|Sleep issue||Affected percentage of people with SAD||Affected percentage of general population|
|Hypnotic usage during last month||26.3%||7.6%|
|Received depression diagnosis within the last year||30.4%||4.1%|
|Antidepressant usage during the last month||24.3%||3.6%|
People with SAD are more likely to be night owls, and to sleep either for too long or for too short (fewer than 6 hours or more than 9).
The biggest sleep issues for people with SAD are hypersomnia, insomnia, or both. Although, hypersomnia is much more common, affecting as many as 80 percent of people with SAD. There are good evolutionary explanations for this. The paucity of food in Winter should drive ancient humans to sleep more and consume fewer calories.
Even when they do sleep, that sleep may not be as restorative as it could be. Brain studies show that when SAD strikes, the efficiency of sleep (percentage of time in bed spent asleep) decreases, and the amount of time spent in deep sleep decreases while the time in REM actually increases.
Speaking of sleep efficiency, people with SAD spend a lot of time in their beds, causing many to mistakenly that they’re getting a lot more sleep than they actually are. This can prevent them from getting properly diagnosed, and cause undue anxiety or concern about why they feel so tired during the day (when they think they’re getting enough sleep).
Can weather affect sleep for people with SAD?
Daily circadian rhythms are closely tied to the sleep-wake cycle, but SAD shows an example of another natural cycle that affects sleep. You might call these circannual rhythms. In some animals, circannual signals such as temperature and rain patterns can trigger physiological changes. The light levels and position of the Sun in the sky are among those proximal cues.
In other words, other environmental factors besides light influence sleep. Cooler temperature facilitates sleep, and the outside wintry air may contribute to the hypersomnia associated with winter depression. On the flipside, the heat and humidity associated with summer makes it tougher to cool down and be comfortable enough for sleep – contributing to summer insomnia.
For many individuals with SAD, symptoms naturally go away with the changing of the seasons. However, until that point, there are several things they can do to feel and rest better.
Because they many people with SAD experience insomnia, or share the same kind of thoughts that keep insomniacs up at night, therapies such as cognitive behavioral therapy for insomnia (CBT-I) may be helpful. In CBT-I, the therapist works with the patient to help them recognize thought patterns and behaviors that prevent them from falling asleep, so they can replace those with better thoughts and new habits that facilitate sleep.
Light therapy – exposure to a strong artificial light – works extremely well for this type of depression. Patients sit in front of a light box for 30 to 60 minutes in the morning (those falling asleep too early should use it in the evening instead). The lightbox uses 10,000-lux bright white fluorescent bulbs to simulate the sunlight, but in a safe way without the UV rays. Some of these (known as “dawn simulators”) are meant to simulate dawn and turn on gradually in the morning.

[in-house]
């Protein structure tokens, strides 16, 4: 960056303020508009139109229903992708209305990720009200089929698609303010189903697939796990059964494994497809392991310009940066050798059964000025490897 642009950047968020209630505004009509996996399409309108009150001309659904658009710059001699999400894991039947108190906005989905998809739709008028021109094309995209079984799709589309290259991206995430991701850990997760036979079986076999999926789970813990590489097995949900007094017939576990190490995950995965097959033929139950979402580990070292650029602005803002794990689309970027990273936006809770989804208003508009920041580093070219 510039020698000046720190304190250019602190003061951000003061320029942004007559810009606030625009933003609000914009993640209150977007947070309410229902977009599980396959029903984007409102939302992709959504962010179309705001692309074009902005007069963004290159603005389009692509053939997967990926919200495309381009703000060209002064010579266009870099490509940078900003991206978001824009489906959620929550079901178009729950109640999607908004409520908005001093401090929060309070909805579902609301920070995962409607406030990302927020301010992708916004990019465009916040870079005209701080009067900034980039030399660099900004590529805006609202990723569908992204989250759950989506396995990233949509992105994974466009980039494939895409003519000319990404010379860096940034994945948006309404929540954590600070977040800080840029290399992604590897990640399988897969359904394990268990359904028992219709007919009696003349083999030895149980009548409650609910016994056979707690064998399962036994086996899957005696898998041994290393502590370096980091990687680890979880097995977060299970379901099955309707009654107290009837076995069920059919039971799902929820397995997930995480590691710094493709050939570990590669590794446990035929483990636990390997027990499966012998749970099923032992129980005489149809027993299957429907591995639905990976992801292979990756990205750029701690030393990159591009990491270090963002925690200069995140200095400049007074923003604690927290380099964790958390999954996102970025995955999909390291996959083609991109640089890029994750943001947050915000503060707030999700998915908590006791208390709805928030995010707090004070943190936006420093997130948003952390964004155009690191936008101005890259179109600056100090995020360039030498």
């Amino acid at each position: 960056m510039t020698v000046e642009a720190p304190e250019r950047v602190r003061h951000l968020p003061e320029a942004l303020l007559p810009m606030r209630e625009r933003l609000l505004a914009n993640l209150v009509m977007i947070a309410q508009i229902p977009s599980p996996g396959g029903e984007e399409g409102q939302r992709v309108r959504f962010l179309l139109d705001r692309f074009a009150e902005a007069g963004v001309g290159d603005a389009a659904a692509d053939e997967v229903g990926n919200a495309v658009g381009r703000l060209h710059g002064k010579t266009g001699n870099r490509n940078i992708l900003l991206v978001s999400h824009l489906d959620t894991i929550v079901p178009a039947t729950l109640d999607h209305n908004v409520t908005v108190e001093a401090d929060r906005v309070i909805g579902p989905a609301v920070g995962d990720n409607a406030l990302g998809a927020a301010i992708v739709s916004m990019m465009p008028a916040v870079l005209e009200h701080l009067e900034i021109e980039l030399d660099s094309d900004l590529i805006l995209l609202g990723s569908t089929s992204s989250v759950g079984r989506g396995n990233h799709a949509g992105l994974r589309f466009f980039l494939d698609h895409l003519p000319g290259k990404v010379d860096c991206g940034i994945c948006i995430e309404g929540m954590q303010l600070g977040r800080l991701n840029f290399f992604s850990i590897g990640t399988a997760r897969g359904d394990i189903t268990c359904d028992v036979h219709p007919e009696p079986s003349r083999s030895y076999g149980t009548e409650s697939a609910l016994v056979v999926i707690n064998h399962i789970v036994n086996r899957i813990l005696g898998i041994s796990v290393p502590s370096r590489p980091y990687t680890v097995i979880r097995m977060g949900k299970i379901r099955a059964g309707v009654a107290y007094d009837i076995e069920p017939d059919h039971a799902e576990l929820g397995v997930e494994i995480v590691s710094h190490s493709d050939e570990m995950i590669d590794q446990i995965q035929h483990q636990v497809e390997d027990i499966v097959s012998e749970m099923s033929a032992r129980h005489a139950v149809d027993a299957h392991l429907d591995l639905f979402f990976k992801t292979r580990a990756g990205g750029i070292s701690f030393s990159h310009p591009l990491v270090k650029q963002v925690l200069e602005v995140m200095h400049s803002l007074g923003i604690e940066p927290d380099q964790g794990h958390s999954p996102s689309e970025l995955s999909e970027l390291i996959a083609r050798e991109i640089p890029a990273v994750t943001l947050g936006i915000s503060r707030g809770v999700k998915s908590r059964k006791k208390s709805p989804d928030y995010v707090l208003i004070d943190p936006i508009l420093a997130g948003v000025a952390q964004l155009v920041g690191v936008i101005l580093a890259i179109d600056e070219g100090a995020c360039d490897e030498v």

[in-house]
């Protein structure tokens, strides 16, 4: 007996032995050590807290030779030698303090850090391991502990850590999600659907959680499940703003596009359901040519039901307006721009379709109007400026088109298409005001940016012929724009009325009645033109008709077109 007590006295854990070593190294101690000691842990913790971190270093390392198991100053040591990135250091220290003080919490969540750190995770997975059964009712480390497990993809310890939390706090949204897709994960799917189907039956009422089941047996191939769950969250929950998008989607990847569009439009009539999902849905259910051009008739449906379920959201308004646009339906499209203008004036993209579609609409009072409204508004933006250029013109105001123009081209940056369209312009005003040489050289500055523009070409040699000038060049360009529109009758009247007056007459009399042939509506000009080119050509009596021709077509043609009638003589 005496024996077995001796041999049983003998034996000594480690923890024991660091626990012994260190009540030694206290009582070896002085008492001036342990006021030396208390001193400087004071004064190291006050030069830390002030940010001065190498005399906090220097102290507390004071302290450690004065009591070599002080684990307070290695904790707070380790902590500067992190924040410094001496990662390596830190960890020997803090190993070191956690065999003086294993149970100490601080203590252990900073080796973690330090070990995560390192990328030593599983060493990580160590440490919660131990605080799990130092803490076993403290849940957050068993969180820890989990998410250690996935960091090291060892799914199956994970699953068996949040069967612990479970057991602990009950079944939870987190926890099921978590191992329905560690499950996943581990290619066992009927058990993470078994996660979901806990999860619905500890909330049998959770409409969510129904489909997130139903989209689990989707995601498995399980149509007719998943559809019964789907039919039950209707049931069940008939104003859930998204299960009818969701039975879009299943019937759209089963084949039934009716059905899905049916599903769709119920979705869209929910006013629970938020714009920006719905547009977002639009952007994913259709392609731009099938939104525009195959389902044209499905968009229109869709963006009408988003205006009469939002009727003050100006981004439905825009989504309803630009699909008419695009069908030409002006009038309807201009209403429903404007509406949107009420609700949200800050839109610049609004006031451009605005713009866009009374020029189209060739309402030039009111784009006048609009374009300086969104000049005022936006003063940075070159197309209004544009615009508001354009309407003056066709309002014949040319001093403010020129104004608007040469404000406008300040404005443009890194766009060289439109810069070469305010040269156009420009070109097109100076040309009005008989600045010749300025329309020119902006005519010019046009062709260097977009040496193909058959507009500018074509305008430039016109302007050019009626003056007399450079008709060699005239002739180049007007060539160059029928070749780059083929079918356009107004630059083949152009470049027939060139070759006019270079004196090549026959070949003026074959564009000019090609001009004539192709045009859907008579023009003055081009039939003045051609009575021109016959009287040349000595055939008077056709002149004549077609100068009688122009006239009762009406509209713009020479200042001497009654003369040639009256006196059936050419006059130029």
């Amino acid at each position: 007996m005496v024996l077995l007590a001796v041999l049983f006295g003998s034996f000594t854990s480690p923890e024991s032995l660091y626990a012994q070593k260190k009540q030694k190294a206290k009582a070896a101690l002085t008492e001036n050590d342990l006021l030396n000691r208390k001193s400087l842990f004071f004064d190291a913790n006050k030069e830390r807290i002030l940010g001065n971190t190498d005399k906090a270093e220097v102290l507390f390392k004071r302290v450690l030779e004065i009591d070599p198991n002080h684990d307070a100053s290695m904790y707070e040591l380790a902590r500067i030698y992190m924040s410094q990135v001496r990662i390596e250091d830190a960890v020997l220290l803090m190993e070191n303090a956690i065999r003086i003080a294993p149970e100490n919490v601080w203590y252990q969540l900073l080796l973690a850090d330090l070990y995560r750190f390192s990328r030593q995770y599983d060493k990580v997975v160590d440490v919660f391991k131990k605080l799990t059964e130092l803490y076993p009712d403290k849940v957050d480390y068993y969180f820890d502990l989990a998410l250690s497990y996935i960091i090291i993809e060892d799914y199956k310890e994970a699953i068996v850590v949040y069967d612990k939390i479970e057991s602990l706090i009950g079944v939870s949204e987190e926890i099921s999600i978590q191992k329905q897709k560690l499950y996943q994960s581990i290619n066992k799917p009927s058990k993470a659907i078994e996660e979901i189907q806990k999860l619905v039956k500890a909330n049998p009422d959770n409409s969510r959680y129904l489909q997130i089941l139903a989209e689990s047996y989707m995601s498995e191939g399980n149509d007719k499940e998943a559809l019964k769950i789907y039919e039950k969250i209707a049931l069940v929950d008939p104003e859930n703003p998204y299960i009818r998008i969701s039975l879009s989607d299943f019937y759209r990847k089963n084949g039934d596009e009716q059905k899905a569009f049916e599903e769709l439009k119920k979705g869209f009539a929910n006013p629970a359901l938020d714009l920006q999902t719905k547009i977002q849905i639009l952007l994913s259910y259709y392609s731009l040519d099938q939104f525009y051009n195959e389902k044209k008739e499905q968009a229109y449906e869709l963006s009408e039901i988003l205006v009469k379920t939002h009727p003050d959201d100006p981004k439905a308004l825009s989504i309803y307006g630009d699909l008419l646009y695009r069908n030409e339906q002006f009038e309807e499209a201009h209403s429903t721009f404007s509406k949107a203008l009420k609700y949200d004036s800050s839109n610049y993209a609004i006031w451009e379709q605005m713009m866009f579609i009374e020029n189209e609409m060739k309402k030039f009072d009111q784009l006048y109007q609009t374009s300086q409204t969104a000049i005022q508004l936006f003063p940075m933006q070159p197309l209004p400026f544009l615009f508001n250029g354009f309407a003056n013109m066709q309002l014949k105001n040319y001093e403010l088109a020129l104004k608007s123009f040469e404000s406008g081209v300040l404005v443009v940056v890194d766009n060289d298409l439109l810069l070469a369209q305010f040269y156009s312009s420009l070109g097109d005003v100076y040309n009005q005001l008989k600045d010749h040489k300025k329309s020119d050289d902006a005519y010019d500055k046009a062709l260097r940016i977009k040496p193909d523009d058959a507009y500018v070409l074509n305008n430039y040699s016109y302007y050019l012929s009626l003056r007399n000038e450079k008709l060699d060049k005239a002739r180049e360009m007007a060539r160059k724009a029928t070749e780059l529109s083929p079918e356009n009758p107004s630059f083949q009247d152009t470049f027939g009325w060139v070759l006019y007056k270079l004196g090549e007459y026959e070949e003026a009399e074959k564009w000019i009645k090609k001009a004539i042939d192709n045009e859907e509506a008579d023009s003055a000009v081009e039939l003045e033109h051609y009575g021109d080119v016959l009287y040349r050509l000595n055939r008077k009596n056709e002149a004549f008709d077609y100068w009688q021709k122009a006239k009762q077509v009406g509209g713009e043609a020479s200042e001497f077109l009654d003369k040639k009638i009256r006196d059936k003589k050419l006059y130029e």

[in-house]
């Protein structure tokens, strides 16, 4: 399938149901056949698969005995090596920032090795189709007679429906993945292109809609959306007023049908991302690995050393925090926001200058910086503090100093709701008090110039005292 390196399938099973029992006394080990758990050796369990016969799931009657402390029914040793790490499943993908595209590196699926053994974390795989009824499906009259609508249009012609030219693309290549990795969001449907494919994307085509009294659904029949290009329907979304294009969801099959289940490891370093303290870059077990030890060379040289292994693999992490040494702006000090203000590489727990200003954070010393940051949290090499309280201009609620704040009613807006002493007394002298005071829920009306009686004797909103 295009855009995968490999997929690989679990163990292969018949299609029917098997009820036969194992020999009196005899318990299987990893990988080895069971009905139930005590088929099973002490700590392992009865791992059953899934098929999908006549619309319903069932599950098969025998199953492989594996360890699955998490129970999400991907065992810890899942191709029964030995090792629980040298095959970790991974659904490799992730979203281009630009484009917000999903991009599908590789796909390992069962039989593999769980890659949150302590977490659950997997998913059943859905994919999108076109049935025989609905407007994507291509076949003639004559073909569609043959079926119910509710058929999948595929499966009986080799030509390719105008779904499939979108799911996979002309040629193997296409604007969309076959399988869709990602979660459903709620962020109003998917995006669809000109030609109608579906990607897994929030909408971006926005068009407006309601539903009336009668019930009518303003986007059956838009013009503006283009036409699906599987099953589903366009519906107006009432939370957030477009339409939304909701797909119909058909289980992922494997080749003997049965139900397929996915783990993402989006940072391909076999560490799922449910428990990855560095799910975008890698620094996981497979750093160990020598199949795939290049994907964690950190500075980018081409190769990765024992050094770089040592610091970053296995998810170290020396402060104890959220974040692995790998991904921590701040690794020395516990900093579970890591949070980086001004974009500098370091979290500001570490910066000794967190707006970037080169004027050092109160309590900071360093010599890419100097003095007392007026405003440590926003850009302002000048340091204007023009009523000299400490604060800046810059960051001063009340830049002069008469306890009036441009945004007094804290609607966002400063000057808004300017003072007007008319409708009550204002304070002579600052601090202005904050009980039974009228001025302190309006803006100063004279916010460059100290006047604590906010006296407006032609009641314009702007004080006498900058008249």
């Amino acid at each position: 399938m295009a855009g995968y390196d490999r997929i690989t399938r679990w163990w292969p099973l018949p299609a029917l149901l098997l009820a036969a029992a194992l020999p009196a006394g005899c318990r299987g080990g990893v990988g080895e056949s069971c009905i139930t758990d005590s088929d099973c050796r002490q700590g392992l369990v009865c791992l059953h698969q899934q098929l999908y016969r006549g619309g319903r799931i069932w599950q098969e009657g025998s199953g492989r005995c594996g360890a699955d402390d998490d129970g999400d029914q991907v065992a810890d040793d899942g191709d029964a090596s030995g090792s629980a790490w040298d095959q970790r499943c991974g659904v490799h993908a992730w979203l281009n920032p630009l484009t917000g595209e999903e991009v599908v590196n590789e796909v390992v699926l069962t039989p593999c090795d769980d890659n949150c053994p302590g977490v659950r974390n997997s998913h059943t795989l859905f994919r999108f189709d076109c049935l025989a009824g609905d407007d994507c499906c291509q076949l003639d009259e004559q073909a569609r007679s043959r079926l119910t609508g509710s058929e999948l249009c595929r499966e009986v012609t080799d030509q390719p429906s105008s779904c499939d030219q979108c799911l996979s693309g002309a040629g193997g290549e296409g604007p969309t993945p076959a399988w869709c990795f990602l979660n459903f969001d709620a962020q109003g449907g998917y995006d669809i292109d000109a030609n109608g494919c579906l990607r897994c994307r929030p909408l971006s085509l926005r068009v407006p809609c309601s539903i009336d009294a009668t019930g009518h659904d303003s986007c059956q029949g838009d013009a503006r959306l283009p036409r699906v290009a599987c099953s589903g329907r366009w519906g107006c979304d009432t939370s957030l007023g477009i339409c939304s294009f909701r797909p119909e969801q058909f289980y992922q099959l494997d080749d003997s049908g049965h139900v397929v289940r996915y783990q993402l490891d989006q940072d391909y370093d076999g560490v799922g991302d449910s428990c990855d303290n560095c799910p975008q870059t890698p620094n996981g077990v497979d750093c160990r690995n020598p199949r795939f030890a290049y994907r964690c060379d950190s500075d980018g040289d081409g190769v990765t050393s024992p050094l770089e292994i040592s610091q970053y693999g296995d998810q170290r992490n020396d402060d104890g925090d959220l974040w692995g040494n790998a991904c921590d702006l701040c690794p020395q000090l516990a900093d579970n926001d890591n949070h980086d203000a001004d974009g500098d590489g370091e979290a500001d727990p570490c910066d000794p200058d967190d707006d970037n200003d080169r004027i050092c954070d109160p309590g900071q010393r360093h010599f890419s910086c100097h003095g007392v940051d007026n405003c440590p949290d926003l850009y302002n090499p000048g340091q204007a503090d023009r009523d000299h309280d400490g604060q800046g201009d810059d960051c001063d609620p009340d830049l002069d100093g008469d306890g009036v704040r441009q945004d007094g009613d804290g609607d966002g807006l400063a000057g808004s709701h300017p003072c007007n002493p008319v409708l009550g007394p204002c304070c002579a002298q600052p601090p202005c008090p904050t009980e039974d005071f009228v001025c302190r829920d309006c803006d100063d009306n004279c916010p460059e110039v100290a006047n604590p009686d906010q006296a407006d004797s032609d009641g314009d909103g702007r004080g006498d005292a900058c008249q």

Besides light therapy, simply spending more time outdoors can minimize feelings of sleepiness and depression. Exercising outdoors, even when it’s overcast, can energize the body and brighten the mind. Doing so in the morning will help reset the circadian clock.
When indoors, maximize your exposure to natural light as much as possible. Opening the shades and make your living space more sunny. A study of office workers found that those who worked near windows experienced better sleep, due to their increased exposure to natural light:
Of course, if you have summer insomnia, you’ll want to limit your exposure to light by investing in blackout curtains, wearing sunglasses during the day, and turning off electronics 1 hour before bed.
If you can afford it, use your SAD as an excuse to go on vacation somewhere with the opposite season (although prepare accordingly for jet lag).
Many with winter-onset SAD experience increased cravings for carbohydrate-rich food. It doesn’t help that the winter season is filled with holidays offering sweet, fatty foods to celebrate. Manage your diet by avoiding sugary junk foods that interfere with sleep, and instead lean into your cravings with the kind of carbohydrate-rich foods that promote sleep, such as oats, yogurt, and bananas.
Supplements and medication
Melatonin supplements are considered a safe way to facilitate sleep and rebalance melatonin levels. A 2006 study found that taking melatonin in the morning or the afternoon helped reset the biological clock for individuals with SAD, depending on whether it was the early sunsets or the late sunrises affecting their symptoms (morning larks did better with morning dose while night owls benefitted from an afternoon dose). Feelings of depression decreased by 34 percent.
Doctors whse patients have SAD often prescribe anti-depressant drugs and SSRIs to increase serotonin levels. If a person is already on medication, their doctor may recommend increasing the dose during the fall and winter months.
Natural antidepressants include vitamin D supplements and St. John’s Wort tea. Although St. John ‘s Wort is not approved by the FDA, it’s a popular herbal treatment for depression in Europe. Always check with your doctor before taking St. John’s Wort or another supplement as it may interfere with other medication or symptoms.
- People with SAD can connect with others on forums like the Winter Blues subreddit, or Seasonal Affective Disorder Forums on PsychForums, Mental Health Forum, and DailyStrength.
- TeensHealth has a resource guide for adolescents experiencing SAD, which breaks down the differences between SAD and major depression, and offers coping strategies.
- HelpGuide provides an in-depth overview of seasonal affective disorder, including a diagnostic checklist.
- Learn more about possible causes and risk factors for insomnia and hypersomnia from Tuck, and suggested treatment options for both.